- Temperament: Works for most temperaments, but even for the most social, strong-willed child, it still may be too stimulating. For a sensitive baby, it may not be enough reassurance.
Method #5 – Extinction
- Best Ages: 6 months – 1.5 years
- Description: The child is put to bed tired but awake and the parent leaves the room. The parent does not go back in the room until scheduled feed or morning wake-up time.
- Positive Aspects: Tends to work very quickly. Easiest to be consistent. Clear communication for the child.
- Drawbacks: Might not be enough support for some kids, and parents may feel guilty about not being present. Parents are unable to see clearly if something happened.
- Temperament: Works best for very strong-willed, social children who need more space and for whom other methods haven’t worked. Also good for parents who are extremely exhausted and need fast change.
The 5 sleep training methods mentioned above are the framework for most other methods out there. We recommend choosing the sleep training method that you are most comfortable with, that fits your child’s personality most closely so that you can be consistent with it. You’ll want to try to stick with the method for at least a few days before abandoning it to give you and your child time to adjust and respond. If you have more questions, feel free to drop them in a comment below and stay tuned for future articles where we will be covering sleep training at every age, sleep training through regressions, and sleep training FAQs!
At Little Lamb, we customize an approach that fits each individual child in countless combinations of the above methods. If you would like help determining the best method for your family and support while implementing a holistic sleep plan, set up your free sleep call here.
Thank you for this article!!! We need to start this with our 9 month old and I wasn’t sure where to start. Excellent information!!
Lindsey McGonegal says
You’re so welcome!
My baby is almost 6 mo and she sleeps through the night 1-2x a week – yay! But on the other nights she wakes once and so I started doing the cry it out, but she will cry for 1hr+ – we did it for 5 nights and finally I gave in and gave the paci and she went back to sleep. She also is a tummy sleeper so when she cries for that long her sheets are soaking wet and I feel like a bad mom for letting her lay in them. Any advice? She goes down easily, it’s just the 1 wake up where she doesn’t do well putting herself to sleep.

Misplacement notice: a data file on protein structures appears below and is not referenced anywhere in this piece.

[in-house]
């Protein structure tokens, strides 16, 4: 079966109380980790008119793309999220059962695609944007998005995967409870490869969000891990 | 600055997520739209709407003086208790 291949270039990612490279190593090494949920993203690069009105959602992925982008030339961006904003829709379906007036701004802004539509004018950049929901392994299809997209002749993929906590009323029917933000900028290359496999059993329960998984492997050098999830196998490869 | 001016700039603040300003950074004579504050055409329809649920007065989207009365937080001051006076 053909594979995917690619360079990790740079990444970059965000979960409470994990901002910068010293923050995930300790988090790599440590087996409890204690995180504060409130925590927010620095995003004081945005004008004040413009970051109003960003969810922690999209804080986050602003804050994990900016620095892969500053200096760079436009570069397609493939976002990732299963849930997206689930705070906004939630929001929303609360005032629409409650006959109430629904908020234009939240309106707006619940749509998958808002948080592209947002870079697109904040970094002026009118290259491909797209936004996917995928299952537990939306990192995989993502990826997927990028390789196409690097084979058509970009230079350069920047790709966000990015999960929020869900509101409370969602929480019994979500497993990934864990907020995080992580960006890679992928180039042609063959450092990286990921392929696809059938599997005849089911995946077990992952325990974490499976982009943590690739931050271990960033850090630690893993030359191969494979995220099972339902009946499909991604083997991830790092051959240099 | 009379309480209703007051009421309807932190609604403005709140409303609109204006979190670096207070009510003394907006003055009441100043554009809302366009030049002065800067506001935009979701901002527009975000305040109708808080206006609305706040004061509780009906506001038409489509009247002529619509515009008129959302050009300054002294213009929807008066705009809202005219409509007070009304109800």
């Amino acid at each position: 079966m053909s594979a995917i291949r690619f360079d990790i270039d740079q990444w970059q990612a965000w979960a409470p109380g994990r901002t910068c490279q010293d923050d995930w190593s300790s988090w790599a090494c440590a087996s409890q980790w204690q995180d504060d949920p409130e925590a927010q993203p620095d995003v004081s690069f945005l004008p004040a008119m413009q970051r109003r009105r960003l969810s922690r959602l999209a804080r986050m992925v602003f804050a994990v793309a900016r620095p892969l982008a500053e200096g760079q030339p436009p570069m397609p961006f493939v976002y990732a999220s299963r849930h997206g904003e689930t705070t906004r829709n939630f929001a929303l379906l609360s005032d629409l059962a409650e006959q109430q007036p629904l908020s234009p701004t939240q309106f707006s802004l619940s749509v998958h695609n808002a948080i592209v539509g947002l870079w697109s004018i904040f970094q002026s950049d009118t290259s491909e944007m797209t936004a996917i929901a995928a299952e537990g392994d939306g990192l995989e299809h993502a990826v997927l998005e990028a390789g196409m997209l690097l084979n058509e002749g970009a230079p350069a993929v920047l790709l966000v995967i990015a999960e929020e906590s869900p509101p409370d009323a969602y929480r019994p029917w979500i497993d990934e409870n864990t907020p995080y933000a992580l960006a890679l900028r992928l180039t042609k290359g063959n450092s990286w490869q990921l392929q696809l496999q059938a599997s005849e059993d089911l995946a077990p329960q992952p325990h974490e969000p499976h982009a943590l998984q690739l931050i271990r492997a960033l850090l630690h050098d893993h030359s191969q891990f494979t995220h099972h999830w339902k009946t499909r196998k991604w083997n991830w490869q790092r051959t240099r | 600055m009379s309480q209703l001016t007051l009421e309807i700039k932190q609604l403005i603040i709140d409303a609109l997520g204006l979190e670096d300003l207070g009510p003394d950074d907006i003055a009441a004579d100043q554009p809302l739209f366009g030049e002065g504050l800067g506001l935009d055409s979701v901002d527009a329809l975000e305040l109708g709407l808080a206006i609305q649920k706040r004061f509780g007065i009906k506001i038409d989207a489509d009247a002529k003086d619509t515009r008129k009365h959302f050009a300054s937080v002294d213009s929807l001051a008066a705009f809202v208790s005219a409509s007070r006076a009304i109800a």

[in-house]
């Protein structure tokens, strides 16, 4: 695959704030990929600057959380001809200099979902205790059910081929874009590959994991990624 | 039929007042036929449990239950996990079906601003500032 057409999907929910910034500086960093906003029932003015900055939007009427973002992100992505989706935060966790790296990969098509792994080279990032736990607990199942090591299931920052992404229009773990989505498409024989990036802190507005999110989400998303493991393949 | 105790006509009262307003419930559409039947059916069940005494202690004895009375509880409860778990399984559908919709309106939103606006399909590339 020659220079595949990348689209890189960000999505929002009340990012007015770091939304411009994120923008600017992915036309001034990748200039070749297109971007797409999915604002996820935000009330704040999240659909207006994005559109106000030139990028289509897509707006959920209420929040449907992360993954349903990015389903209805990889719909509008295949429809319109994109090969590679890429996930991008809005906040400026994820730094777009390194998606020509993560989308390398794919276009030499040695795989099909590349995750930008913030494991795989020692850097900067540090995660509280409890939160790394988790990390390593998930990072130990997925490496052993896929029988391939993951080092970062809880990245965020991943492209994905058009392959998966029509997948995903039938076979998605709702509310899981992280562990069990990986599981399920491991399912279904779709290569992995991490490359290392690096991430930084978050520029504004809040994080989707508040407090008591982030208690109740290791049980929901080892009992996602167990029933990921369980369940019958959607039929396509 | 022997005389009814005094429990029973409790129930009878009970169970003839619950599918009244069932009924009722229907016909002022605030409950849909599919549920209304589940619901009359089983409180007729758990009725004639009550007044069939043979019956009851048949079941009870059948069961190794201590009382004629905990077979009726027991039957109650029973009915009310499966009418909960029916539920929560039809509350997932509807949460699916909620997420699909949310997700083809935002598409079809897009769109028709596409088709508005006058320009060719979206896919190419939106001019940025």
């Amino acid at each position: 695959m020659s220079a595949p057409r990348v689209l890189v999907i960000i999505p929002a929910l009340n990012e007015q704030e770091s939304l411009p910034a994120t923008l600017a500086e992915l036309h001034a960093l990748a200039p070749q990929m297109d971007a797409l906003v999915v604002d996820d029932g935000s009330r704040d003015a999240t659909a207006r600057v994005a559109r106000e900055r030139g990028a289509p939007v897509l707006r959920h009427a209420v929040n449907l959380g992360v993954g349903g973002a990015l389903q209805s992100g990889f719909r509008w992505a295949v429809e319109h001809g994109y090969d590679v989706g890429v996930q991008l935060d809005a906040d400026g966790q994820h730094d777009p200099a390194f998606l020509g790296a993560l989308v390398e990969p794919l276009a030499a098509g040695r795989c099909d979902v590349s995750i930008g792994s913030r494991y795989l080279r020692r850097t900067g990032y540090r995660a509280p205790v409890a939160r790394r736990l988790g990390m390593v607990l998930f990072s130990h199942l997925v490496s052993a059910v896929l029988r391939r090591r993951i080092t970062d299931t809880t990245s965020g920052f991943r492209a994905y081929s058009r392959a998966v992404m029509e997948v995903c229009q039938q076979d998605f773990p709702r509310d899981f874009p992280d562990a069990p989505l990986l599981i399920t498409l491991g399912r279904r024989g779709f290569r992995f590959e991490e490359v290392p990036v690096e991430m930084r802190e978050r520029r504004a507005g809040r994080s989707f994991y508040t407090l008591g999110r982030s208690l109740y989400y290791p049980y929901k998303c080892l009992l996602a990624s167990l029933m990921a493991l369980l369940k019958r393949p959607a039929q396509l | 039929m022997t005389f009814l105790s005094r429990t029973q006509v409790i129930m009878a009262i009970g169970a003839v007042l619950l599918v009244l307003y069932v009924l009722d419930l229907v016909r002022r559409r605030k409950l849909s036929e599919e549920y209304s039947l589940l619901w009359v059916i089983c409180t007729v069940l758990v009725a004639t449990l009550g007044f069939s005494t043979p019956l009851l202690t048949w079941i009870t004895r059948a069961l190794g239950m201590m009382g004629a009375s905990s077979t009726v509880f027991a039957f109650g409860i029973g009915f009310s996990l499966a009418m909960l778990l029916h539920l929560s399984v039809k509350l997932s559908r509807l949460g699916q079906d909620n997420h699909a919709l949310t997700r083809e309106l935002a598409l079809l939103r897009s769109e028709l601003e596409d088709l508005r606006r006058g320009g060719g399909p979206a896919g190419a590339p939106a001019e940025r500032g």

Waking up one or more times a night is absolutely normal for that age! If she needs help falling back asleep, it’s okay to help her (and it won’t create any “bad habits”). Babies need connection and to feel secure. Her sleep will mature with age, no “training” necessary ❤
Lindsey McGonegal says
Those are such good questions! Usually in situations like these, we work to really optimize the daytime schedule for naps and feeds to make sure they are completely set up for success for nighttime sleep. Overtiredness could be at play, but it can also be undertiredness, or a number of other issues. We’d love to help you sort through it!
It saddens me that in the modern-day loss of the parental “village,” babies are the ones who suffer the consequences. Children’s sleep does not start regulating (at least to adult standards) until around age 2. With less support nowadays, so many parents feel the need to sleep train, because they themselves are overwhelmed and exhausted. Research shows that there are long-term negative consequences to babies from being left to cry (i.e., long-term elevated stress levels in the brain, even after they’ve been “trained” and have stopped crying). Babies don’t stop crying because they’ve now learned how to “self-soothe,” they’ve stopped crying because they’ve learned that no one is coming.
Just to add, dealing with sleep is only one aspect of parenting. Babies who are sleep trained can still be well-cared for in so many other, loving ways, but sleep training is harmful regardless.